Documentary Viva Joe Strummer: The Story of the Clash Surveys the Career of Rock’s Beloved Frontman

I vivid­ly remem­ber learn­ing the first song my high school garage band cov­ered, The Clash’s “Clash City Rock­ers.” We spent hours deci­pher­ing the lyrics, and nev­er got them right. This was, if you can believe it, a pre-Google age. While the exer­cise was frus­trat­ing, I nev­er resent­ed Joe Strummer’s slurred, grav­el­ly vocals for mak­ing us work hard at get­ting his mean­ing. For one thing, I loved his voice, and as a stu­dent of the blues and Dylan, nev­er real­ly cared if rock singers could actu­al­ly sing. For anoth­er, Strum­mer nev­er seemed to care much him­self if you could under­stand him, though his lyrics blast­ed through moun­tains of BS. This is not because he was an ego­tist but quite the oppo­site: he pas­sion­ate­ly hat­ed rock clichés and wasn’t mak­ing pop records.

The first scene in the doc­u­men­tary above, Viva Joe Strum­mer (lat­er released as Get Up, Stand Up), gives us The Clash front­man decon­struct­ing the genre. “Well, hi every­body, ain’t it groovy,” he says to a cheer­ing crowd, fol­lowed by, “ain’t you sick of hear­ing that for the last 150 years?” The documentary’s nar­ra­tor describes Strum­mer as “the man who put cred­i­ble rock and roll into the bas­tard cul­tur­al orphan that was called punk,” but this seems an inac­cu­rate descrip­tion.

For one thing, rock and roll is itself a bas­tard genre, some­thing Strum­mer always rec­og­nized, and for anoth­er The Clash, fueled by Strummer’s ecu­meni­cal inter­est in world cul­tures, drew lib­er­al­ly from oth­er kinds of music and stuck their mid­dle fin­gers up at estab­lish­ment rock and every­thing it came to rep­re­sent.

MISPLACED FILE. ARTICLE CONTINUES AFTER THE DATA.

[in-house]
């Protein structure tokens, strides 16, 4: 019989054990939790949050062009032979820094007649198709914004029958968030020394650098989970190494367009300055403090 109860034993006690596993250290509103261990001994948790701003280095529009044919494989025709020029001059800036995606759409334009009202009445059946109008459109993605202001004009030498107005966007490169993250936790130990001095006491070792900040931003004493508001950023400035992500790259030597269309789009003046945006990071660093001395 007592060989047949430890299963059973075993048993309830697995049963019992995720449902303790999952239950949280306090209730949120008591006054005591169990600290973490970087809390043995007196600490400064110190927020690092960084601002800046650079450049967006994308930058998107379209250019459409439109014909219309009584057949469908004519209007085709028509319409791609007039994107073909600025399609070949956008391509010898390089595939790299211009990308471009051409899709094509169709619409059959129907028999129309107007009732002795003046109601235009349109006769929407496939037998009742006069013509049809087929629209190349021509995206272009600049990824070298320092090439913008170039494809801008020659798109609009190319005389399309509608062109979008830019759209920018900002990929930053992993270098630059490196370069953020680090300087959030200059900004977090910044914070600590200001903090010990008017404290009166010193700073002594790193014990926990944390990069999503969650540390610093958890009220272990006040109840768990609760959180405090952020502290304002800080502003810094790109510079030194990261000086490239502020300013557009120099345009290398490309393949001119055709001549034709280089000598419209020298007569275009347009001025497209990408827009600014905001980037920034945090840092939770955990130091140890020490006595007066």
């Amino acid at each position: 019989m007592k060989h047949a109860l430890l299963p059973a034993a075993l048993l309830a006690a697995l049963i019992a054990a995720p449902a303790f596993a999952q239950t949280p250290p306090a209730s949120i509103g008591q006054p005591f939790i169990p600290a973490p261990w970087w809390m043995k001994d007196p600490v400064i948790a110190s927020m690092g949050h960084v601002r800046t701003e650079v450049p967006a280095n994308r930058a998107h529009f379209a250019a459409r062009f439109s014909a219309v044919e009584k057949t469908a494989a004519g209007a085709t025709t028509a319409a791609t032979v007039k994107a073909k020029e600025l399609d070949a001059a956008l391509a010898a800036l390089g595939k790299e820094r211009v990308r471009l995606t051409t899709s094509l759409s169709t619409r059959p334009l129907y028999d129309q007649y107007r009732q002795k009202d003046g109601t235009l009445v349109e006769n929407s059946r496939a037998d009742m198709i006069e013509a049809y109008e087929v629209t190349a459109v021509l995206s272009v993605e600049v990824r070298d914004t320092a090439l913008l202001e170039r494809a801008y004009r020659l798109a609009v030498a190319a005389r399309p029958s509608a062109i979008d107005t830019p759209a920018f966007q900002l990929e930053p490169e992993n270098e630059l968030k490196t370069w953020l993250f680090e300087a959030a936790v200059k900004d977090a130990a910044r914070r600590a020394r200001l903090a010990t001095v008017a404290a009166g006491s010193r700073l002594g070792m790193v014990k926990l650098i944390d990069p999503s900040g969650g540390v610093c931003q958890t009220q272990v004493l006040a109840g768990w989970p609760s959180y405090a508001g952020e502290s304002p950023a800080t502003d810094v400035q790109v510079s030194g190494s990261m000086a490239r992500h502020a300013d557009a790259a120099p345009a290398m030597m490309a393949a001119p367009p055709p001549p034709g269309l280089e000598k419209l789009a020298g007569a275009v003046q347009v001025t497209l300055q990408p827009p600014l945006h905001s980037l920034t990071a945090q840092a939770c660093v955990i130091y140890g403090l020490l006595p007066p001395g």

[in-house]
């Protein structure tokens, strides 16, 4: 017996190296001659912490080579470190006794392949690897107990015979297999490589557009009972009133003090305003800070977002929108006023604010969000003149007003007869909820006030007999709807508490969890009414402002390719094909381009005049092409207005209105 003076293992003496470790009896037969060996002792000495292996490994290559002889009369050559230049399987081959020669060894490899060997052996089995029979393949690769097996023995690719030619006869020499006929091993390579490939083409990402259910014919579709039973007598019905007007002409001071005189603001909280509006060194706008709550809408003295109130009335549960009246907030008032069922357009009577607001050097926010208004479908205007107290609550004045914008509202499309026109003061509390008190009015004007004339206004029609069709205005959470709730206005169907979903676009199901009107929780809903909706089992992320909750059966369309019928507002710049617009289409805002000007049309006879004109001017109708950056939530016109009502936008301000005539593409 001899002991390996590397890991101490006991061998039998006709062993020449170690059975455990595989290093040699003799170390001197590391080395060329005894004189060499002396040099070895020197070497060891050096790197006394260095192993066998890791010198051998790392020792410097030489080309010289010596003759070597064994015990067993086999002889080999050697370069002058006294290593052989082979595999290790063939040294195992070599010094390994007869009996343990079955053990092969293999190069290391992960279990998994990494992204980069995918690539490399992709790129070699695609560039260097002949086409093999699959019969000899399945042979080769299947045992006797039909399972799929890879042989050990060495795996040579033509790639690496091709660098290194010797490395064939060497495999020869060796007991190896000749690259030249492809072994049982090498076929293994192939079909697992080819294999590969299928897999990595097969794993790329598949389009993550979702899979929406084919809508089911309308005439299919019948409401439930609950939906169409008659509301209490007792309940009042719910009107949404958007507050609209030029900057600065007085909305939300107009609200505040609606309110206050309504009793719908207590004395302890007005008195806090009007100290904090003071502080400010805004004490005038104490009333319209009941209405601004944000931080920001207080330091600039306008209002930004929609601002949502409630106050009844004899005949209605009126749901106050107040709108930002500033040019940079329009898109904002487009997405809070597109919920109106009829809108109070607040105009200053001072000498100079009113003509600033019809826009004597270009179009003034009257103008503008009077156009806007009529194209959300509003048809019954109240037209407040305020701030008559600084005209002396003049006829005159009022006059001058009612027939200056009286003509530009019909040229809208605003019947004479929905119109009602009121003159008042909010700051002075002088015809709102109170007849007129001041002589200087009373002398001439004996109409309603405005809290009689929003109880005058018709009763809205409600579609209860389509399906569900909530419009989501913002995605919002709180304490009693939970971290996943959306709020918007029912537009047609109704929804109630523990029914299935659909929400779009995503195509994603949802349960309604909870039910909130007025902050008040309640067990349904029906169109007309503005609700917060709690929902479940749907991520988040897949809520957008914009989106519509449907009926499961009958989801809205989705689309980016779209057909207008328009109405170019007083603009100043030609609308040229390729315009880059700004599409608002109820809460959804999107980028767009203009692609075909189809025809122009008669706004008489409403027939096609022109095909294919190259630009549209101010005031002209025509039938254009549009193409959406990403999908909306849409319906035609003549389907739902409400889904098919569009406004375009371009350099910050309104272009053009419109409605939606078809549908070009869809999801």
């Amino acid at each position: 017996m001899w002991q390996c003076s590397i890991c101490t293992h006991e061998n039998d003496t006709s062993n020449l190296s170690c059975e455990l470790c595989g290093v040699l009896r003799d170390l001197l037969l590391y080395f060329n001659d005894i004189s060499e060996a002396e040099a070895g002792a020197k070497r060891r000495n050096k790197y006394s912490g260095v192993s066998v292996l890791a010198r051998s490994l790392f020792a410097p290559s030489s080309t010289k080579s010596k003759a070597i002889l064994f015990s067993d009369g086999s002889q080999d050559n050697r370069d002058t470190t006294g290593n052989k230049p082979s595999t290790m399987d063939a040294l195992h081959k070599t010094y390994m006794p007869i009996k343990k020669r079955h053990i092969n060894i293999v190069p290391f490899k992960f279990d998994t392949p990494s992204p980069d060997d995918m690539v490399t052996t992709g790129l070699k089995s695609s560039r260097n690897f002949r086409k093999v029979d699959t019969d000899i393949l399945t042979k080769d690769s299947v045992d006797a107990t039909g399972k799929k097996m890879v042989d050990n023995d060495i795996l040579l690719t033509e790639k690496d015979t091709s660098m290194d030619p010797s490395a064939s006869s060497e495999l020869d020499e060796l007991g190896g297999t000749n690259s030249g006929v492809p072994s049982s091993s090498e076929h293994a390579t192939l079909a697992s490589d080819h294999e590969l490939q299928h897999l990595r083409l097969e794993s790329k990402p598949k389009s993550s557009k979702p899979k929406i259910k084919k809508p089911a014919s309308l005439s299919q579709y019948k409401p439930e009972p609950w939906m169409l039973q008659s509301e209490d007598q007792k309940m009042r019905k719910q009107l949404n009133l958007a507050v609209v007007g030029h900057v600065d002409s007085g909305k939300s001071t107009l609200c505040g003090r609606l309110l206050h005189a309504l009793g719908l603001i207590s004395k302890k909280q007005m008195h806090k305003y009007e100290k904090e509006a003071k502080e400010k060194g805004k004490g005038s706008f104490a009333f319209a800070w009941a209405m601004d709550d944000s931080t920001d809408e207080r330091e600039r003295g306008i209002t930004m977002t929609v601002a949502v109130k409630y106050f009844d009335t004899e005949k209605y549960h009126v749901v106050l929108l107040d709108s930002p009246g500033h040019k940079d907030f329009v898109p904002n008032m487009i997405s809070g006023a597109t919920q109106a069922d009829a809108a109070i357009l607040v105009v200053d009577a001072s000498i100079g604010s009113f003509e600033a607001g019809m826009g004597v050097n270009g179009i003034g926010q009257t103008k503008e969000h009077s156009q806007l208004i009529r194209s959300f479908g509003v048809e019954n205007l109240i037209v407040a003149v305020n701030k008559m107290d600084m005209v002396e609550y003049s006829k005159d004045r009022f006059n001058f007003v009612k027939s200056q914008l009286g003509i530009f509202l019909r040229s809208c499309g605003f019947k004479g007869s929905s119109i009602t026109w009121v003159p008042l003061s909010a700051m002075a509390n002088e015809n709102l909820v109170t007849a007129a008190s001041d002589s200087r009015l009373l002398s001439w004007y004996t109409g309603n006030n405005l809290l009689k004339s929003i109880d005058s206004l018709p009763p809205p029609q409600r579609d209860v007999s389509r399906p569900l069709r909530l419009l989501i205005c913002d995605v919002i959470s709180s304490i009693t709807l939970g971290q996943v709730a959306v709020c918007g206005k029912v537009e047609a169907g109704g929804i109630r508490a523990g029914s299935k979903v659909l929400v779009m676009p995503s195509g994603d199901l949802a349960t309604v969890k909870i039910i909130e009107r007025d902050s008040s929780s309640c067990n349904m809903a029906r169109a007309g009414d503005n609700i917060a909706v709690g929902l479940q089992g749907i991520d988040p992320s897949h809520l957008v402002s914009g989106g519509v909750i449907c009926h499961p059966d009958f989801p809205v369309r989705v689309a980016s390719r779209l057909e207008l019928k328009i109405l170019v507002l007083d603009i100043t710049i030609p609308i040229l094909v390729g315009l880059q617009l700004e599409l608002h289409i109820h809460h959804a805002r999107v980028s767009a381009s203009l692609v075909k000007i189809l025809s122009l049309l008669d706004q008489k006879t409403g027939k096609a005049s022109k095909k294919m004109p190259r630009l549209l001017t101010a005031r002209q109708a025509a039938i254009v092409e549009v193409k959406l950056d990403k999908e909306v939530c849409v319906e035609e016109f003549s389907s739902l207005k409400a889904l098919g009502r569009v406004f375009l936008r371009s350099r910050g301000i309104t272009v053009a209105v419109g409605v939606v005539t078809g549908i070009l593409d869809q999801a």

Viva Joe Strum­mer gives us loads of con­cert footage and inter­views with band mem­bers and close friends like the Sex Pis­tols’ Glen Mat­lock. The focus remains on Strum­mer, a front­man with tremen­dous charis­ma but also, para­dox­i­cal­ly, with a tremen­dous amount of humil­i­ty. One review­er of the film says as much:

Joe Strum­mer always pro­ject­ed him­self as a hum­ble man. Even at the height of The Clash‘s mega­lo­ma­nia, when he fired gui­tarist Mick Jones, Strum­mer came across like a bet­ter read, more world­ly Bruce Spring­steen. The every­man image has made eulo­giz­ing the singer dif­fi­cult.

This sug­gests that Strummer’s every­man per­sona may have been part of his show­man­ship, but even so, he was respect­ed and admired by near­ly every­one who knew him. And his pro­le­tar­i­an pol­i­tics were gen­uine. As one inter­vie­wee says above, “he always had a cor­ner to fight in. He always had some­one to stick up for.”

The orig­i­nal DVD includ­ed a CD with inter­view clips from 1979 to 2001, such as the 1981 Tom Sny­der Show inter­view above. Viva Joe Strum­mer lacks the pow­er­ful dra­mat­ic arc and tight direc­tion of Julian Temple’s 2007 The Future is Unwrit­ten, but it’s still well worth watch­ing for inter­view footage you won’t see any­where else. Despite the film’s orig­i­nal sub­ti­tle, The Sto­ry of The Clash, the doc­u­men­tary fol­lows Strummer’s career all the way through the dis­so­lu­tion of the band that made him famous and through his suc­ces­sive musi­cal endeav­ors with Joe Strum­mer and the Mescaleros. And it doc­u­ments the reac­tions to his sud­den, trag­ic death in 2002. I still remem­ber get­ting the news. I hap­pened, odd­ly enough, to be drink­ing at the bar where the Joe Strum­mer mur­al would go up in New York’s East Vil­lage in 2003. I walked out­side and lit a cig­a­rette, put on my head­phones, cued up “Clash City Rock­ers,” and shed a tear for the punk rock every­man who every­body loved.

Relat­ed Con­tent:

“Joe Strummer’s Lon­don Call­ing”: All Eight Episodes of Strummer’s UK Radio Show Free Online

Remem­ber­ing The Clash’s Front­man Joe Strum­mer on His 60th Birth­day

The Clash Live in Tokyo, 1982: Watch the Com­plete Con­cert

Josh Jones is a writer and musi­cian based in Wash­ing­ton, DC. Fol­low him at @jdmagness

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